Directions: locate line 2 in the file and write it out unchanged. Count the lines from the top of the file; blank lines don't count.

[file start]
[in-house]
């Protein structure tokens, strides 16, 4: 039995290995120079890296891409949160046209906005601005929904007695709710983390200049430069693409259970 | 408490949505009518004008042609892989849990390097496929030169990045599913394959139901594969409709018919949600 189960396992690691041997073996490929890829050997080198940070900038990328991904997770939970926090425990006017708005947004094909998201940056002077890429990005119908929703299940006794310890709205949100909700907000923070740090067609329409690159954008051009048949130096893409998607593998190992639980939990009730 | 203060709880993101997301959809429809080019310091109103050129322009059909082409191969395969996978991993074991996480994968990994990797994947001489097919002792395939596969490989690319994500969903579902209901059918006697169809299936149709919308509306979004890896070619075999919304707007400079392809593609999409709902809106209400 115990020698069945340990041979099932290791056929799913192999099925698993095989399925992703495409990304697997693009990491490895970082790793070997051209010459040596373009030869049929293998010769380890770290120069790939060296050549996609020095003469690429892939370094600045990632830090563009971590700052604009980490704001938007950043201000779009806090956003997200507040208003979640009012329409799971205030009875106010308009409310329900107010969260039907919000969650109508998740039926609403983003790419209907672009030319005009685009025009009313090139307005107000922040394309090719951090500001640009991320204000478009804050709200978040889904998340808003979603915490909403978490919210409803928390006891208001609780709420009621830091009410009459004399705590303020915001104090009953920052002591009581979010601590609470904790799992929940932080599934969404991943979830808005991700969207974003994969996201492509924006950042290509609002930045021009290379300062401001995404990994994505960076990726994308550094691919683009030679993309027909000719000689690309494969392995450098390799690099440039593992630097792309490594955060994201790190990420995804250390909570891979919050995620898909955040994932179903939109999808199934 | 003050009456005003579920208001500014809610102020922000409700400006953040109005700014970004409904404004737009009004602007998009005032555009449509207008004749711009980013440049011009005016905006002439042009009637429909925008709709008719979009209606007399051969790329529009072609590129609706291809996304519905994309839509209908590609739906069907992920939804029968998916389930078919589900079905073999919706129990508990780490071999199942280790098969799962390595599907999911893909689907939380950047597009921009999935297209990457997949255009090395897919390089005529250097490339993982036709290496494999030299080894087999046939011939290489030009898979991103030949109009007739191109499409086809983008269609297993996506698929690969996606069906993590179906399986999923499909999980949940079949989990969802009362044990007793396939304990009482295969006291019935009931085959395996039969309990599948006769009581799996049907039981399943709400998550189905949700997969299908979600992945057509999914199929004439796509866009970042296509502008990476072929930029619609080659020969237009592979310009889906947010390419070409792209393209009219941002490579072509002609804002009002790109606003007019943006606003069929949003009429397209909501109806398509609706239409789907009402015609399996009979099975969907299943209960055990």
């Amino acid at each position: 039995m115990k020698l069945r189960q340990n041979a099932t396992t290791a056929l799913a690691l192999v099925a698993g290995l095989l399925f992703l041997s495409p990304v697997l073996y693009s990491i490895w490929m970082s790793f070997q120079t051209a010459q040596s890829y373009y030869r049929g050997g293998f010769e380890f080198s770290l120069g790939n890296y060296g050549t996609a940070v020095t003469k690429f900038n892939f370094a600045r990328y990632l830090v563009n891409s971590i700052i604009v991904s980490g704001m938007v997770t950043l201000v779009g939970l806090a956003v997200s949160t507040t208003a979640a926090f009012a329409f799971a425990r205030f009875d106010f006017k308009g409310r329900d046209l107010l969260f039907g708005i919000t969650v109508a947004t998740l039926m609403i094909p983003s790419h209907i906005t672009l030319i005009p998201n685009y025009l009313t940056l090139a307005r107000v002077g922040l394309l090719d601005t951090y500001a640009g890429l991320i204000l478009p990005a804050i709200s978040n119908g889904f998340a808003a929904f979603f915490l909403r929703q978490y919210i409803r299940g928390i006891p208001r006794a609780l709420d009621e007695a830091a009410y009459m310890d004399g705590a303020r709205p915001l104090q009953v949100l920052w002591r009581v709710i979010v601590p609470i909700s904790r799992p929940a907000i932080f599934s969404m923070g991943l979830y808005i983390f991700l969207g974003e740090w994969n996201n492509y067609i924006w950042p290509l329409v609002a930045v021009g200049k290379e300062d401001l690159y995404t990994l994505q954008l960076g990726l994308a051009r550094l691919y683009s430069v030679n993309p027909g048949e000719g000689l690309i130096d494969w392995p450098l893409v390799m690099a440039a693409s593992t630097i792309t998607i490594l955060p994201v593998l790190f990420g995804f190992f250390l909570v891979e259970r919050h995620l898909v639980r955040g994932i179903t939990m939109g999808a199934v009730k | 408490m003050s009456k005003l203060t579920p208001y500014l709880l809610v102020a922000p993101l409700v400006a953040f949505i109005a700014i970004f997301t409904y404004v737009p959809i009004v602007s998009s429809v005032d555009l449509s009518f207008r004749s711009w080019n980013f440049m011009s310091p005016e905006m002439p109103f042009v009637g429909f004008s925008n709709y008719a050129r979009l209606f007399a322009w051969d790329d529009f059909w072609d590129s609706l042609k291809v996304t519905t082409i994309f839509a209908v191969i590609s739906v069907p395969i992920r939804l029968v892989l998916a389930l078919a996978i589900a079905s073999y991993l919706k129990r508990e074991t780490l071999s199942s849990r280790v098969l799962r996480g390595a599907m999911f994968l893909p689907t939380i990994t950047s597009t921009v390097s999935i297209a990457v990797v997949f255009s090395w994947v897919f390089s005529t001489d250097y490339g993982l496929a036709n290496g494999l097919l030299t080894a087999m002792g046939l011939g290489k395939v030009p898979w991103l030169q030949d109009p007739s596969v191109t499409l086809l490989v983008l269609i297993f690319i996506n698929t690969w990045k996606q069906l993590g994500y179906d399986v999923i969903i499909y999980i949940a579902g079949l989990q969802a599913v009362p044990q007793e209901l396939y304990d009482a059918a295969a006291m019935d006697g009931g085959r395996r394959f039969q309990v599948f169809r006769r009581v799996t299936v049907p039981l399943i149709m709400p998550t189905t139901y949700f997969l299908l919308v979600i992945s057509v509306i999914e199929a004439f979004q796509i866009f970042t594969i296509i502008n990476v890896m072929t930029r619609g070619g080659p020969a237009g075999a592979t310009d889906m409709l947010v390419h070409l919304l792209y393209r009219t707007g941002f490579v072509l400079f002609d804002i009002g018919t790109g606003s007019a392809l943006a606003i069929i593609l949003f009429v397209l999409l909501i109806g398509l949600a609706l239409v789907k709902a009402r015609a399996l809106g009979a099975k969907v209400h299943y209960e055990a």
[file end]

């Protein structure tokens, strides 16, 4: 039995290995120079890296891409949160046209906005601005929904007695709710983390200049430069693409259970 | 408490949505009518004008042609892989849990390097496929030169990045599913394959139901594969409709018919949600 189960396992690691041997073996490929890829050997080198940070900038990328991904997770939970926090425990006017708005947004094909998201940056002077890429990005119908929703299940006794310890709205949100909700907000923070740090067609329409690159954008051009048949130096893409998607593998190992639980939990009730 | 203060709880993101997301959809429809080019310091109103050129322009059909082409191969395969996978991993074991996480994968990994990797994947001489097919002792395939596969490989690319994500969903579902209901059918006697169809299936149709919308509306979004890896070619075999919304707007400079392809593609999409709902809106209400 115990020698069945340990041979099932290791056929799913192999099925698993095989399925992703495409990304697997693009990491490895970082790793070997051209010459040596373009030869049929293998010769380890770290120069790939060296050549996609020095003469690429892939370094600045990632830090563009971590700052604009980490704001938007950043201000779009806090956003997200507040208003979640009012329409799971205030009875106010308009409310329900107010969260039907919000969650109508998740039926609403983003790419209907672009030319005009685009025009009313090139307005107000922040394309090719951090500001640009991320204000478009804050709200978040889904998340808003979603915490909403978490919210409803928390006891208001609780709420009621830091009410009459004399705590303020915001104090009953920052002591009581979010601590609470904790799992929940932080599934969404991943979830808005991700969207974003994969996201492509924006950042290509609002930045021009290379300062401001995404990994994505960076990726994308550094691919683009030679993309027909000719000689690309494969392995450098390799690099440039593992630097792309490594955060994201790190990420995804250390909570891979919050995620898909955040994932179903939109999808199934 | 003050009456005003579920208001500014809610102020922000409700400006953040109005700014970004409904404004737009009004602007998009005032555009449509207008004749711009980013440049011009005016905006002439042009009637429909925008709709008719979009209606007399051969790329529009072609590129609706291809996304519905994309839509209908590609739906069907992920939804029968998916389930078919589900079905073999919706129990508990780490071999199942280790098969799962390595599907999911893909689907939380950047597009921009999935297209990457997949255009090395897919390089005529250097490339993982036709290496494999030299080894087999046939011939290489030009898979991103030949109009007739191109499409086809983008269609297993996506698929690969996606069906993590179906399986999923499909999980949940079949989990969802009362044990007793396939304990009482295969006291019935009931085959395996039969309990599948006769009581799996049907039981399943709400998550189905949700997969299908979600992945057509999914199929004439796509866009970042296509502008990476072929930029619609080659020969237009592979310009889906947010390419070409792209393209009219941002490579072509002609804002009002790109606003007019943006606003069929949003009429397209909501109806398509609706239409789907009402015609399996009979099975969907299943209960055990």